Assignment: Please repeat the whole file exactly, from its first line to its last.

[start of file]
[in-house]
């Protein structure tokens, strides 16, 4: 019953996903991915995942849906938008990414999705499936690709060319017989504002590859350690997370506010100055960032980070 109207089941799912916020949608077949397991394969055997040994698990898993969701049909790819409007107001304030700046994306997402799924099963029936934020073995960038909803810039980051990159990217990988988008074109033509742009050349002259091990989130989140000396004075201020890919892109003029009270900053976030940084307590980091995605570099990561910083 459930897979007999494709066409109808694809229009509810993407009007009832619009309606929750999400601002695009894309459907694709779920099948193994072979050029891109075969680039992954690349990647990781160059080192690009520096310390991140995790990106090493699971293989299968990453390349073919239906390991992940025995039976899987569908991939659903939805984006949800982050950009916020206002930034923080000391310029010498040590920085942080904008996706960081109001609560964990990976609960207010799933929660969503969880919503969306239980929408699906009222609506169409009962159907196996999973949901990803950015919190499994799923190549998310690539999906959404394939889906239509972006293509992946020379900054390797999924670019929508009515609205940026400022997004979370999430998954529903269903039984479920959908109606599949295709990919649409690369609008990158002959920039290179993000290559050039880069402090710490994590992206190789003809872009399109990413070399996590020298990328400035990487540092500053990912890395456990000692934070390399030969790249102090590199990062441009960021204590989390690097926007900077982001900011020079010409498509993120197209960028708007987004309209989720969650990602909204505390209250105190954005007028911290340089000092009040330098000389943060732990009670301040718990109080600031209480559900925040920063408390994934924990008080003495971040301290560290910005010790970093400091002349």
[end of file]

[in-house]
């Protein structure tokens, strides 16, 4: 019953996903991915995942849906938008990414999705499936690709060319017989504002590859350690997370506010100055960032980070 109207089941799912916020949608077949397991394969055997040994698990898993969701049909790819409007107001304030700046994306997402799924099963029936934020073995960038909803810039980051990159990217990988988008074109033509742009050349002259091990989130989140000396004075201020890919892109003029009270900053976030940084307590980091995605570099990561910083 459930897979007999494709066409109808694809229009509810993407009007009832619009309606929750999400601002695009894309459907694709779920099948193994072979050029891109075969680039992954690349990647990781160059080192690009520096310390991140995790990106090493699971293989299968990453390349073919239906390991992940025995039976899987569908991939659903939805984006949800982050950009916020206002930034923080000391310029010498040590920085942080904008996706960081109001609560964990990976609960207010799933929660969503969880919503969306239980929408699906009222609506169409009962159907196996999973949901990803950015919190499994799923190549998310690539999906959404394939889906239509972006293509992946020379900054390797999924670019929508009515609205940026400022997004979370999430998954529903269903039984479920959908109606599949295709990919649409690369609008990158002959920039290179993000290559050039880069402090710490994590992206190789003809872009399109990413070399996590020298990328400035990487540092500053990912890395456990000692934070390399030969790249102090590199990062441009960021204590989390690097926007900077982001900011020079010409498509993120197209960028708007987004309209989720969650990602909204505390209250105190954005007028911290340089000092009040330098000389943060732990009670301040718990109080600031209480559900925040920063408390994934924990008080003495971040301290560290910005010790970093400091002349």